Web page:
Abstract: Integrated population models (IPMs) provide a unified framework for simultaneously analyzing data sets of different types to estimate vital rates, population size, and dynamics; assess contributions of demographic parameters to population changes; and assess population viability. Strengths of an IPM include the ability to estimate latent parameters and improve the precision of parameter estimates. We present a hierarchical IPM that combines two broad-scale avian monitoring data sets; count data from the North American Breeding Bird Survey (BBS) and capture-recapture data from the Monitoring Avian Productivity and Survivorship (MAPS) program. These data sets are characterized by large numbers of sample sites and observers, factors capable of inducing error in the sampling and observation processes. The IPM integrates the data sets by modeling the population abundance as a first-order autoregressive function of the previous year's population abundance and vital rates. BBS counts were modeled as a log-linear function of the annual index of population abundance, observation effects (observer identity and first-survey-year), and overdispersion. Vital rates modeled included adult apparent survival, estimated from a transient Cormack-Jolly-Seber model using MAPS data, and recruitment (surviving hatched birds from the previous season + dispersing adults) estimated as a latent parameter. An assessment of the IPM demonstrated it could recover true parameter values from 200 simulated data sets. The IPM was applied to data sets (1992-2008) of two bird species, gray catbird (Dumetella carolinensis) and wood thrush (Hylocichla mustelina) in the New England/Mid-Atlantic coastal Bird Conservation Region of the USA. The gray catbird population was relatively stable (trend 0.4% yr(-1) ), while the wood thrush population nearly halved (trend -4.5% yr(-1) ) over the 17-yr study period. IPM estimates of population growth rates, adult survival, and detection and residency probabilities were similar and as precise as estimates from the stand-alone BBS and CJS models. A benefit of using the IPM was its ability to estimate the latent recruitment parameter. Annual growth rates for both species correlated more with recruitment than survival, and the relationship for wood thrush was stronger than for gray catbird. The IPM's unified modeling framework facilitates integration of these important data sets. This article is protected by copyright. All rights reserved.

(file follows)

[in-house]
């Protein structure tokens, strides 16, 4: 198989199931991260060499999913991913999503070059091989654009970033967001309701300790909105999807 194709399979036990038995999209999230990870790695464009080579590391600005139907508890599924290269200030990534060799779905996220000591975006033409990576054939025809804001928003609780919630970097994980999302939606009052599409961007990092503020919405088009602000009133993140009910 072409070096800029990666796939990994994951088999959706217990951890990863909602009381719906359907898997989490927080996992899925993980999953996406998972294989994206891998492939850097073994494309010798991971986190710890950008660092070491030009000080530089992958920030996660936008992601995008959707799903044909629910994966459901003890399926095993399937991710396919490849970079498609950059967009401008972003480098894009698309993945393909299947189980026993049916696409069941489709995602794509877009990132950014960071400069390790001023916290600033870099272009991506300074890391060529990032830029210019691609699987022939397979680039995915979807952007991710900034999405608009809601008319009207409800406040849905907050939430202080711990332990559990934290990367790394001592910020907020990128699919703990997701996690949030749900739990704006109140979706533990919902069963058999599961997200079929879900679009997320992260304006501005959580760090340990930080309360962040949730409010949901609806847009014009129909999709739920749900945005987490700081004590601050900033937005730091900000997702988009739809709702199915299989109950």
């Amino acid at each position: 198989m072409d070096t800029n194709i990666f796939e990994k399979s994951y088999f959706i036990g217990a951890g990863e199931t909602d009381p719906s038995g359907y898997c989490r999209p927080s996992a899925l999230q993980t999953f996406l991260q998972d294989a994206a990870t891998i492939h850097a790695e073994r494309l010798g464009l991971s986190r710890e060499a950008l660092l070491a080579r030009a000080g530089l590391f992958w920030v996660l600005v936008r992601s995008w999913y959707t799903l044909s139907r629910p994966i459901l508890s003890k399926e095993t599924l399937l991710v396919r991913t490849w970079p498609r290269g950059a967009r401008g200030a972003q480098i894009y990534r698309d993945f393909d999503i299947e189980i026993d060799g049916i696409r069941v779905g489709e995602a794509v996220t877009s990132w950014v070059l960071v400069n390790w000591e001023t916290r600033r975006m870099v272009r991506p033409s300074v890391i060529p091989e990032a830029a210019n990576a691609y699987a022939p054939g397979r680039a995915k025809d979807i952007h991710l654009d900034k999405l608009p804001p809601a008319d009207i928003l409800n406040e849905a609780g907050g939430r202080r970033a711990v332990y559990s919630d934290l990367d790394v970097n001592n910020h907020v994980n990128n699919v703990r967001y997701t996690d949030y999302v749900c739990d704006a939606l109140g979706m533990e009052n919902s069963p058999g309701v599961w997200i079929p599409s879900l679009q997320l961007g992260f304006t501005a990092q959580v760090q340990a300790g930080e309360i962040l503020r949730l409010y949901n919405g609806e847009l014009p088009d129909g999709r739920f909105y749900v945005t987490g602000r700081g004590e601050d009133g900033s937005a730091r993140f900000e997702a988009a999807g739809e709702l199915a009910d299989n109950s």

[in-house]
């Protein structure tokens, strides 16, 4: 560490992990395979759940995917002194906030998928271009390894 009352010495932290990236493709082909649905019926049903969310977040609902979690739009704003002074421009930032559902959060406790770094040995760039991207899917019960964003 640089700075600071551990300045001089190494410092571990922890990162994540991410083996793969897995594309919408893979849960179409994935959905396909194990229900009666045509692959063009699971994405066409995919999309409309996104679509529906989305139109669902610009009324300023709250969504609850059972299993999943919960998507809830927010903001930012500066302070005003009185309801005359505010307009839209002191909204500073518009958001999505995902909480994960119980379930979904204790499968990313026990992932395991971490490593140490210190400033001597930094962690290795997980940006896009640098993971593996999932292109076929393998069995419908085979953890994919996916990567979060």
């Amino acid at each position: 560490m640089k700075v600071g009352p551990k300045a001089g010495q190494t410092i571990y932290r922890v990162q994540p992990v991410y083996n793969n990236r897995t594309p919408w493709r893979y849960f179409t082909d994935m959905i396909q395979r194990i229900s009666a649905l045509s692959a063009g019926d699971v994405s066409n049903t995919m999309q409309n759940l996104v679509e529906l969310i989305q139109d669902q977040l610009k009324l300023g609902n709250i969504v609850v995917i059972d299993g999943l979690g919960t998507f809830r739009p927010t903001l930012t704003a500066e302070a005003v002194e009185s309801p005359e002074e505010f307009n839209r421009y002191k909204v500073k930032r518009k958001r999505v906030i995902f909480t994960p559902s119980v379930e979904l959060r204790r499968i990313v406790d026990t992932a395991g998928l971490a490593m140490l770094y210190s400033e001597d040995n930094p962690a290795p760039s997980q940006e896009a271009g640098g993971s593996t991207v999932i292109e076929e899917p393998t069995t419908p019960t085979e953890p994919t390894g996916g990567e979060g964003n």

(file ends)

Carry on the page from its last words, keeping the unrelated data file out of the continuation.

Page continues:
Pub.: 31 Dec '16, Pinned: 12 Sep '17